In my own setup shown below, I keep things fairly simple, with a chair, some pictures, and a bass guitar in the background, and a small bookcase along the wall next to me to add some interest and a sense of depth.
Once again, the key is to see things through the camera's – and therefore the client's – eyes. If the client were in your office, sitting where the camera is positioned now, what would you want them to see? The most common virtual meeting setup I've seen mimics the feeling of sitting on the other side of a desk from the other person, who is framed by bookshelves on the wall behind them. This is a pretty traditional setup for an advisory meeting, yet at least some research has shown that clients prefer a less formal and more 'therapeutic' setup with fewer of the trappings of the traditional advisor's office and more sofas, art, and live plants, as well as wider distances between participants.
As a practical matter it's hard to create a workable virtual meeting setup on a sofa, but there are still ways to suggest a more therapeutic environment in a virtual meeting. A soft chair placed somewhere in the background, shelves with potted plants, and an area rug (if the floor is visible) can all be ways to create an immersive environment that a client can feel like they can step right into and be comfortable. Additionally, anything that can create a sense of depth – with some objects closer to the camera and others farther away (for example, like my bookshelf and bass guitar in the image above) – can make the picture feel more three-dimensional, and thus more 'real' and immersive, to clients.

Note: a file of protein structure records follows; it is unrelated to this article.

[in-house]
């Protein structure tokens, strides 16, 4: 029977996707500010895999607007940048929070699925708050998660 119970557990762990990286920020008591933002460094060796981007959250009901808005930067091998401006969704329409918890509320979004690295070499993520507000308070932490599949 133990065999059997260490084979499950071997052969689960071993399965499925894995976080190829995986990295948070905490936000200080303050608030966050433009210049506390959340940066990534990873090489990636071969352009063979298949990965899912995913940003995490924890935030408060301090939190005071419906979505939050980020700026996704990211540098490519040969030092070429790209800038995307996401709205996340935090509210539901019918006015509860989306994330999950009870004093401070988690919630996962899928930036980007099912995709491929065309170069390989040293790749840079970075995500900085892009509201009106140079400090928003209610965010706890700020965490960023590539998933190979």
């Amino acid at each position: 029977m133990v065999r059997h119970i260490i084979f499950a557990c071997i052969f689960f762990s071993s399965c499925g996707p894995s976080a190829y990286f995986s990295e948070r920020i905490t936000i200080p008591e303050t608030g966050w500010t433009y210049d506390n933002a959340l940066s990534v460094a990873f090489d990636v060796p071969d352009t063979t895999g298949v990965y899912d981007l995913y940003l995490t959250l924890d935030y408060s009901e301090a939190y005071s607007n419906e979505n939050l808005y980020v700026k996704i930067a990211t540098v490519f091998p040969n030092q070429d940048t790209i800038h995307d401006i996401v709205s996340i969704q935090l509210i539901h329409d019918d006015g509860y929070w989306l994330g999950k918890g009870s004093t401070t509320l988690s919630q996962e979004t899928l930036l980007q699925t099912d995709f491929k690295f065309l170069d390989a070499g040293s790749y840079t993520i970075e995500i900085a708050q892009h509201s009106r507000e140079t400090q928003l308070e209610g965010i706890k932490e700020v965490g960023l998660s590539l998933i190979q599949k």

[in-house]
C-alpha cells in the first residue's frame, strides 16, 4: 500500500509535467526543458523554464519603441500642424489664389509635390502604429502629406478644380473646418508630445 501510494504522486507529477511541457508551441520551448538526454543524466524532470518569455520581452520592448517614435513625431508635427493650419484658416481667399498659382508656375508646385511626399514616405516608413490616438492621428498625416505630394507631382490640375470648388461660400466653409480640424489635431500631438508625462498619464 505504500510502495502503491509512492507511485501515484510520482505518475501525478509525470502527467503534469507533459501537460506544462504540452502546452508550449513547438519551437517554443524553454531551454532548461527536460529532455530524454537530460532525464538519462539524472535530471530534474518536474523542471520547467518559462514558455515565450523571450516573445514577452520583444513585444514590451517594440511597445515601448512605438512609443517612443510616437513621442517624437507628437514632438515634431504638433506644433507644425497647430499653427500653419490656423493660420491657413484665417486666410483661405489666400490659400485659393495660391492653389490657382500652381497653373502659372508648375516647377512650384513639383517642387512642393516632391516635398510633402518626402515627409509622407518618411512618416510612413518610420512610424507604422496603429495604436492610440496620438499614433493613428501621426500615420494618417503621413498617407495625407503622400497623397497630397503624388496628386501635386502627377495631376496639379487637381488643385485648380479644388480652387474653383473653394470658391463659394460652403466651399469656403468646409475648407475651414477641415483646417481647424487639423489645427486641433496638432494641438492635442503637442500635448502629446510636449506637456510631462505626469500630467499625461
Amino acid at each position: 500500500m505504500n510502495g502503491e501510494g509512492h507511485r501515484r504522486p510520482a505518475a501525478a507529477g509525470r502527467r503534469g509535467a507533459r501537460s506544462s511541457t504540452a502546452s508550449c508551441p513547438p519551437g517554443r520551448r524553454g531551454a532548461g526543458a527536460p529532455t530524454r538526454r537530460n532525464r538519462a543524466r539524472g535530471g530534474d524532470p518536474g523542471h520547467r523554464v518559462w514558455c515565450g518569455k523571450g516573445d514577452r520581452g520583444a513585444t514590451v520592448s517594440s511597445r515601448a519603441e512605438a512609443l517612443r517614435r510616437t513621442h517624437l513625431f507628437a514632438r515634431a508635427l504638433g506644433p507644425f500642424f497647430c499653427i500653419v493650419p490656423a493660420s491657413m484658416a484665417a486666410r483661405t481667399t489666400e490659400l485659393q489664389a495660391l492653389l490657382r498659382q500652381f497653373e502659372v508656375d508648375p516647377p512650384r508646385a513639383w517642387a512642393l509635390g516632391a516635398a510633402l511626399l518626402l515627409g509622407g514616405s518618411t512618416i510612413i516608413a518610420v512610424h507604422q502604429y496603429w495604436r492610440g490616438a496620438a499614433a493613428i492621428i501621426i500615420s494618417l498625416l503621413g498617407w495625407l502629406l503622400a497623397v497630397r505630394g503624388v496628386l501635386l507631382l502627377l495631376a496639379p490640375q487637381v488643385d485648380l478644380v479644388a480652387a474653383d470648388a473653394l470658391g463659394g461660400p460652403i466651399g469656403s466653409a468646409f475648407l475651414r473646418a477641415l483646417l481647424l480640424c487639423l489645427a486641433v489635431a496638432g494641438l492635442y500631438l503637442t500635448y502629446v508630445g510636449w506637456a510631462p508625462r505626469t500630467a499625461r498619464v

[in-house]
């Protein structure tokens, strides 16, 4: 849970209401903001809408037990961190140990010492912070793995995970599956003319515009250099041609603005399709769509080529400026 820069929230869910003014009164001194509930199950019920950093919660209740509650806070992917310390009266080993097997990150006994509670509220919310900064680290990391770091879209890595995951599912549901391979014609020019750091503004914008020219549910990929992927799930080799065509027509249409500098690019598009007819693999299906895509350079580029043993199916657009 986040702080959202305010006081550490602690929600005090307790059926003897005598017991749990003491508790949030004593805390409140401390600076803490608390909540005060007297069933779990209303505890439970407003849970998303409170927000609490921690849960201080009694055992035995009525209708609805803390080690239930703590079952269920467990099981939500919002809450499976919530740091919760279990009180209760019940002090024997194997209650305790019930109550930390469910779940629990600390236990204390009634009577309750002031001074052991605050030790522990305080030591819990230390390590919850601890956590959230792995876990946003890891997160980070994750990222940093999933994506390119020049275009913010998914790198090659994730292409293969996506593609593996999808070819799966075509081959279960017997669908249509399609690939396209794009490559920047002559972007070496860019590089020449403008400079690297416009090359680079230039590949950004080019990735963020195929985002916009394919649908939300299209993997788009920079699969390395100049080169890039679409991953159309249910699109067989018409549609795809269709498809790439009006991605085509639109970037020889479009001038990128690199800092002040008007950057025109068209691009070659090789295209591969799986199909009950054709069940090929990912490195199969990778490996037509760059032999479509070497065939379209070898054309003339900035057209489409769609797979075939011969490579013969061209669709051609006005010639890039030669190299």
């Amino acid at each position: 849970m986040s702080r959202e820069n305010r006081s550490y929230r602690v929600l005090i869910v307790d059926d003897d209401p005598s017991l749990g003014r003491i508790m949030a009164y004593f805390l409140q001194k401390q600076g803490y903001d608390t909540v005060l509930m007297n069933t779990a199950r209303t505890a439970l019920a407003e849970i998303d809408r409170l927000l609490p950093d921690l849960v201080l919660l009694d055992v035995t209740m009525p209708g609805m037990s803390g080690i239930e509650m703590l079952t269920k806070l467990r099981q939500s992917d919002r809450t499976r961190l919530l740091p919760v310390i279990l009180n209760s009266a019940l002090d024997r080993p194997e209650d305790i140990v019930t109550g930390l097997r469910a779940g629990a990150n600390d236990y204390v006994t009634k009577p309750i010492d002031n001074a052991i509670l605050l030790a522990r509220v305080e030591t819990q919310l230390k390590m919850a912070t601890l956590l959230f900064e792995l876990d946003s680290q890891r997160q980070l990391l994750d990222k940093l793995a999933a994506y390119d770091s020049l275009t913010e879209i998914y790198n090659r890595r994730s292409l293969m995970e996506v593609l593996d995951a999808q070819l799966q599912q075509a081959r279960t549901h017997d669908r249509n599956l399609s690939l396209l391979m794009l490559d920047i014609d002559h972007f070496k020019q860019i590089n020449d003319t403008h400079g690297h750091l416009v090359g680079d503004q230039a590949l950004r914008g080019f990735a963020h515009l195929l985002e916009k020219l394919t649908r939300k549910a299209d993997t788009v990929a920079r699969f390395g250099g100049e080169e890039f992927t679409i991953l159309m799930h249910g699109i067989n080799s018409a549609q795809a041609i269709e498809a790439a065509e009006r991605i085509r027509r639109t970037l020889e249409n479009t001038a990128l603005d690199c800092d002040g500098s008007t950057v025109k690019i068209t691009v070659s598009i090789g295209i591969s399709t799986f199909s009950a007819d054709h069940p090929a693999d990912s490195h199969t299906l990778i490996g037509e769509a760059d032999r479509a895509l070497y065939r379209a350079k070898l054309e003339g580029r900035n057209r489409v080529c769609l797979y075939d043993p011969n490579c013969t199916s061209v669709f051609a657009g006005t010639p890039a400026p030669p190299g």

To Virtual Background Or Not To Virtual Background?
There are many virtual meeting participants who use 'virtual' backdrops (i.e. computer-generated images that replace the actual physical environment around the meeting participant). Feelings on these seem to be mixed among advisors, as evidenced by a lively discussion around the topic on a LinkedIn post I wrote while preparing for this article: Some say they would never use them because they find them fake, unprofessional, and even as though the advisor could be hiding something. However, other advisors have used virtual backgrounds successfully and creatively to project a specific atmosphere or emphasize the firm's brand identity without the significant investment that designing and decorating a physical space entails.
For instance, the virtual background in the graphic below, courtesy of Brian O'Neill of Winged Wealth, is 'just' an image, not a picture of a real office. Yet it projects a clean, minimalist environment framed by images that reinforce the firm's brand as an advisor for military families. And just as advisors might hire an interior designer to design their physical office, Brian hired a digital designer (Justine Goode of The Goode Creative) to create this virtual backdrop.
On the other hand, the virtual background in the following graphic, courtesy of Shanna Tingom of Heritage Financial Strategies, showcases the firm's innovative and informal office space (perhaps reinforcing the notion that even if it's a virtual meeting, in-person is how you really should meet with this firm), and even includes a QR code in the lower right hand corner that, when scanned, adds the firm to a phone's contact list.